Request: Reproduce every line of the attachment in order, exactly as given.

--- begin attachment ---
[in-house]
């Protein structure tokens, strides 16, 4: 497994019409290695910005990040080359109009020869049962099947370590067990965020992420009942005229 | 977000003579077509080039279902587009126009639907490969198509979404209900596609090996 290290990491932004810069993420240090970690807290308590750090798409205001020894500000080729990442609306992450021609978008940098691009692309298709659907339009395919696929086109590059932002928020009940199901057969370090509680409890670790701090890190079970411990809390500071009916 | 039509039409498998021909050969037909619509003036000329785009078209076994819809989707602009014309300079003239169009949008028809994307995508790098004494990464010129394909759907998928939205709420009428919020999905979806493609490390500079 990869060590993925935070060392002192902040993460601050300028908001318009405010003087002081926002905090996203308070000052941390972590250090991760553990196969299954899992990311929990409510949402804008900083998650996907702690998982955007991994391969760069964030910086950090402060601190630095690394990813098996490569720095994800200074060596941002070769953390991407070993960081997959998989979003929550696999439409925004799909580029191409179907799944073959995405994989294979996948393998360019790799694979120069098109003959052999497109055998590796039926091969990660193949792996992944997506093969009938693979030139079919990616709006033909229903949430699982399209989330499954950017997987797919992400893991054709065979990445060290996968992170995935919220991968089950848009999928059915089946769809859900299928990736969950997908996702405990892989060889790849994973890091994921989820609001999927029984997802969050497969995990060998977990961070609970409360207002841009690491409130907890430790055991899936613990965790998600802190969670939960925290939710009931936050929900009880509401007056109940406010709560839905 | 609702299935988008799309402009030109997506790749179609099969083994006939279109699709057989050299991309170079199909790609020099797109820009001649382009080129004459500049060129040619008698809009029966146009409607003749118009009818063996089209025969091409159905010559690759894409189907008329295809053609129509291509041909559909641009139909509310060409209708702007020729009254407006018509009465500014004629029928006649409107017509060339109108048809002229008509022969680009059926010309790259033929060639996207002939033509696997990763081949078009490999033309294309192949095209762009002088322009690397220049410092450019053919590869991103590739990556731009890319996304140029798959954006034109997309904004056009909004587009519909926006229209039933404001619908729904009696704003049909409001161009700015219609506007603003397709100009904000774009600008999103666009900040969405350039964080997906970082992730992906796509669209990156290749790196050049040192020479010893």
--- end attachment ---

[in-house]
């Protein structure tokens, strides 16, 4: 497994019409290695910005990040080359109009020869049962099947370590067990965020992420009942005229 | 977000003579077509080039279902587009126009639907490969198509979404209900596609090996 290290990491932004810069993420240090970690807290308590750090798409205001020894500000080729990442609306992450021609978008940098691009692309298709659907339009395919696929086109590059932002928020009940199901057969370090509680409890670790701090890190079970411990809390500071009916 | 039509039409498998021909050969037909619509003036000329785009078209076994819809989707602009014309300079003239169009949008028809994307995508790098004494990464010129394909759907998928939205709420009428919020999905979806493609490390500079 990869060590993925935070060392002192902040993460601050300028908001318009405010003087002081926002905090996203308070000052941390972590250090991760553990196969299954899992990311929990409510949402804008900083998650996907702690998982955007991994391969760069964030910086950090402060601190630095690394990813098996490569720095994800200074060596941002070769953390991407070993960081997959998989979003929550696999439409925004799909580029191409179907799944073959995405994989294979996948393998360019790799694979120069098109003959052999497109055998590796039926091969990660193949792996992944997506093969009938693979030139079919990616709006033909229903949430699982399209989330499954950017997987797919992400893991054709065979990445060290996968992170995935919220991968089950848009999928059915089946769809859900299928990736969950997908996702405990892989060889790849994973890091994921989820609001999927029984997802969050497969995990060998977990961070609970409360207002841009690491409130907890430790055991899936613990965790998600802190969670939960925290939710009931936050929900009880509401007056109940406010709560839905 | 609702299935988008799309402009030109997506790749179609099969083994006939279109699709057989050299991309170079199909790609020099797109820009001649382009080129004459500049060129040619008698809009029966146009409607003749118009009818063996089209025969091409159905010559690759894409189907008329295809053609129509291509041909559909641009139909509310060409209708702007020729009254407006018509009465500014004629029928006649409107017509060339109108048809002229008509022969680009059926010309790259033929060639996207002939033509696997990763081949078009490999033309294309192949095209762009002088322009690397220049410092450019053919590869991103590739990556731009890319996304140029798959954006034109997309904004056009909004587009519909926006229209039933404001619908729904009696704003049909409001161009700015219609506007603003397709100009904000774009600008999103666009900040969405350039964080997906970082992730992906796509669209990156290749790196050049040192020479010893």